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Monday, 8 August 2011

We must learn from these riots

We could call the riots that have swept London this weekend either common criminality or the anguished roar of the politically dispossessed and economically disenfranchised. The truth is probably in the middle, but we should take every chance we can to learn from what happened and why in order to make sure they don't continue.

But first some pertinent stories and statistics:

1) Being a policeman is a hard job. One told me about being screamed at outside a tube station on July 21st 2005 (the day there was a failed suicide bomb attempt - a fortnight after a "successful" one). "Why aren't you stopping them?" he was asked "you should do everything in your power to stop them." Yet when they do make attempts to stop 'them' they are often accused of racism or brutality. "I feel like I can't win" said this particular police officer, "because I'm damned if I don't stop crime and damned if I try and stop it."

2) Being a 15 year old boy in London is also a hard job. A lovely young man at my old school who is now at university told me of the time he was stopped and searched by police three times in one day. It was cold, so he had his hoodie up and he was walking fast. He wondered if he was guilty of looking like he was about to commit a crime or of being a 15 year old black boy in London.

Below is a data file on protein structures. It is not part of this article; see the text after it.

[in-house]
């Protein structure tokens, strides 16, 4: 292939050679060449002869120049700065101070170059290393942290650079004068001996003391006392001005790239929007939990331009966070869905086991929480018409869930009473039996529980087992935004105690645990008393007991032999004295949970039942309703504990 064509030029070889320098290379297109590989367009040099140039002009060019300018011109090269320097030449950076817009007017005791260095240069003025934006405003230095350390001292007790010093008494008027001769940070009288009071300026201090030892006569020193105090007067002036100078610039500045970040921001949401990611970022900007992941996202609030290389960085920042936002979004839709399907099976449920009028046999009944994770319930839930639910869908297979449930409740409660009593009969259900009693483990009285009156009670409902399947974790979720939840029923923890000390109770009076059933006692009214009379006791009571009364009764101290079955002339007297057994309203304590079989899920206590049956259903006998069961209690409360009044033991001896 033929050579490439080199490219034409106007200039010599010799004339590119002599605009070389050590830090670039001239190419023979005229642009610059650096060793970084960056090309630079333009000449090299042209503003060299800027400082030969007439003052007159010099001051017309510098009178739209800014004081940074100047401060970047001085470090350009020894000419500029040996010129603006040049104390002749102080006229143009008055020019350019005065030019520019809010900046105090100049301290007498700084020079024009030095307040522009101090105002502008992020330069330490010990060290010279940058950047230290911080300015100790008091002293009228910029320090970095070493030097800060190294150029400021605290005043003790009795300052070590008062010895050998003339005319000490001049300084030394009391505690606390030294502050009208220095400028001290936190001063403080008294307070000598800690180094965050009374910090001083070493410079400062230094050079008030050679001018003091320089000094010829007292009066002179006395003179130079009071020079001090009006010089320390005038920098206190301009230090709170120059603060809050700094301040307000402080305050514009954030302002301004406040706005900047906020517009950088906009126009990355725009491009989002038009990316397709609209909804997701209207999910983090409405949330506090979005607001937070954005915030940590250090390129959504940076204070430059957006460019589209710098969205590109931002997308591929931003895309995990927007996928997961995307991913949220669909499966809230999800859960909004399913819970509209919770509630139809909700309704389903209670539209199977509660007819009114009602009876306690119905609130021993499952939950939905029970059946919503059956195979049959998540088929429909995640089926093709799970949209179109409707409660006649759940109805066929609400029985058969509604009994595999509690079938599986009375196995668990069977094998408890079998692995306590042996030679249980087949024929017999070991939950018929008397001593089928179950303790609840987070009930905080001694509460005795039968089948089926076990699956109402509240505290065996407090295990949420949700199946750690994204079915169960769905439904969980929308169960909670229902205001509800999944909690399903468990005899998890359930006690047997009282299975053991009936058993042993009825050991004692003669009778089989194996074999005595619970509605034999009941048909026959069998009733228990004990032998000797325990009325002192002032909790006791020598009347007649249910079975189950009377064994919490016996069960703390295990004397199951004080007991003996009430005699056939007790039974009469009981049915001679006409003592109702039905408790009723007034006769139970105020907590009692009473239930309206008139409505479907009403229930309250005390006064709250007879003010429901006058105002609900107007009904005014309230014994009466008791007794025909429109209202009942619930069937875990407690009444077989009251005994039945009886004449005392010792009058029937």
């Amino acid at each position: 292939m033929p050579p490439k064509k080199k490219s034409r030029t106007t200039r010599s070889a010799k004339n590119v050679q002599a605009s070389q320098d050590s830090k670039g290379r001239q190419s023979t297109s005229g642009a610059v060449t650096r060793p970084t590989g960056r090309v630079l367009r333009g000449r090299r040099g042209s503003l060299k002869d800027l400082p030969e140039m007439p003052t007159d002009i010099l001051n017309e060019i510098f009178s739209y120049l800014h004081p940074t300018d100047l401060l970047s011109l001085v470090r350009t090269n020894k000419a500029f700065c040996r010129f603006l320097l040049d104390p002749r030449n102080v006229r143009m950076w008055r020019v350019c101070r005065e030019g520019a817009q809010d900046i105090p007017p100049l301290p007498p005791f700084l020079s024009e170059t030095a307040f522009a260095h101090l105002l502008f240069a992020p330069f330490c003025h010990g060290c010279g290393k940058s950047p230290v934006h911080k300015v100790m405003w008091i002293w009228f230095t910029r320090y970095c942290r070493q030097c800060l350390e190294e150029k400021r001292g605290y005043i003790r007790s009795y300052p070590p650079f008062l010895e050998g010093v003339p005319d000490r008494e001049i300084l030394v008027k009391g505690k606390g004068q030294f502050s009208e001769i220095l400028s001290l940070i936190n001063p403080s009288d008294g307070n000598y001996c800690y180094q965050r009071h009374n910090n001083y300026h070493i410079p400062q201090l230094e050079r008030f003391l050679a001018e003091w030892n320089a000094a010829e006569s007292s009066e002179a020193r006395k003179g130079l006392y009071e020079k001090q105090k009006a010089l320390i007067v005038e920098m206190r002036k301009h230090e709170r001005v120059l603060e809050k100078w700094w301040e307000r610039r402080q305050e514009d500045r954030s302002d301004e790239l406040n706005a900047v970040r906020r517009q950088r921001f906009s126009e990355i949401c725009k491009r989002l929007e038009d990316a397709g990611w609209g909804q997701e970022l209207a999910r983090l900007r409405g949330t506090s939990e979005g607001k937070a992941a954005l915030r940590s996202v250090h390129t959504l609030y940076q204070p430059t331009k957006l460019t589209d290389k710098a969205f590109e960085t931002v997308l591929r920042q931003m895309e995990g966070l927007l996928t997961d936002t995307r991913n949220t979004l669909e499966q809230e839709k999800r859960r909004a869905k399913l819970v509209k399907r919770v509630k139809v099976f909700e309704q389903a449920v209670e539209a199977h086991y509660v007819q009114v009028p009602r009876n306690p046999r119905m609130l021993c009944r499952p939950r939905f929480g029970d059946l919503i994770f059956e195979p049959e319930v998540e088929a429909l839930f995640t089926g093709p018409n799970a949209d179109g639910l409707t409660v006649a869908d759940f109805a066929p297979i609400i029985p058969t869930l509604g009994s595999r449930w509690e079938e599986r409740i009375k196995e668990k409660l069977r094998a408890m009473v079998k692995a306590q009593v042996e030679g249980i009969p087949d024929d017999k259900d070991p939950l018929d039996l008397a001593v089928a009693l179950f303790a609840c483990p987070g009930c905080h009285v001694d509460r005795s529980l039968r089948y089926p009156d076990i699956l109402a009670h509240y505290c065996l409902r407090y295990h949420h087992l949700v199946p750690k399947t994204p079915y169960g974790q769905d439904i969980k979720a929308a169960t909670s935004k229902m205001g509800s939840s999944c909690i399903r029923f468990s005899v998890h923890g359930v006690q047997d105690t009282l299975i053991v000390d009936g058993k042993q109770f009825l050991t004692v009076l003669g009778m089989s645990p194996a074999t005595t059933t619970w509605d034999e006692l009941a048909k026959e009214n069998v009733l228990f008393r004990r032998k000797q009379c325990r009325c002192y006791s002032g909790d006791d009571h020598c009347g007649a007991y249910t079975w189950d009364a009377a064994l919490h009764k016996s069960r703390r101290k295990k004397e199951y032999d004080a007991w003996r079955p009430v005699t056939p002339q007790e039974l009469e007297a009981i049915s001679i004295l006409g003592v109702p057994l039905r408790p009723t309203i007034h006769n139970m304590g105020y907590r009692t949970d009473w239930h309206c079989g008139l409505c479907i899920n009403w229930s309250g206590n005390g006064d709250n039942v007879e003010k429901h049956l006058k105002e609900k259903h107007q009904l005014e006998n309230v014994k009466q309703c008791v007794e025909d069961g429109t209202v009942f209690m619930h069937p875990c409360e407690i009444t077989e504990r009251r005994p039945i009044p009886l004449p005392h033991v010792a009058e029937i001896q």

3) On average every year the armed police units get called out about 10,000 times. They only actually reach their destinations about 2,000 times as normally on their journey it is found they are not needed. They draw their guns on average about 100 times a year and on average around 10 bullets are fired. If you are an armed police officer and you shoot your gun you are immediately placed on what might be termed an "honourable suspension" and you will never be allowed to be an armed police officer again. You are trained NOT to fire your gun, and you know that to shoot it will be the end of that particular career.

4) During recessions it is like the tide going out and revealing us as a society. Some of us saddled with unpayable debt, some of us with no form of income, some of us homeless, and some of us so rich that we actually can't find ways to spend our money.

Social unrest is created by many things. Take Tottenham for instance. In Tottenham here are more than 50 people for each unfilled job, and 10% more people claiming Jobseeker's Allowance this year than last. Last week Mark Duggan, about which we know very little, was shot by a police officer. The family wanted answers as to how it happened, but, partly due to it being the subject of an Independent Police Complaints Commission inquiry, they were not getting any. So they marched to the police station in Tottenham peacefully on Saturday afternoon demanding "justice" for the killing of Mr Duggan. What this "justice" actually involved, I'm not sure.

But what we do know is since then we have had rioting, looting and the attacking of police officers in Tottenham, Enfield, Walthamstow, Edmonton and Brixton. It seems to have been organised over the internet, and people have been coming in from quite a distance to get involved. Shops up and down highstreets, from chain stores to independent newsagents, have been ransacked and looted by mobs of youths, and there has even been the almost ridiculous sounding scene of about 100 people in a retail park in North London emerging holding boxes of trainers and loading them into cars.Today (Monday 8th August) we have looting and quite a lot of setting fire to things in Lewisham, Peckham and Hackney.

So, again I ask - common criminality or the anguished roar of the politically dispossessed and economically disenfranchised? I believe it is both, and we must do something about both in order for it to stop.

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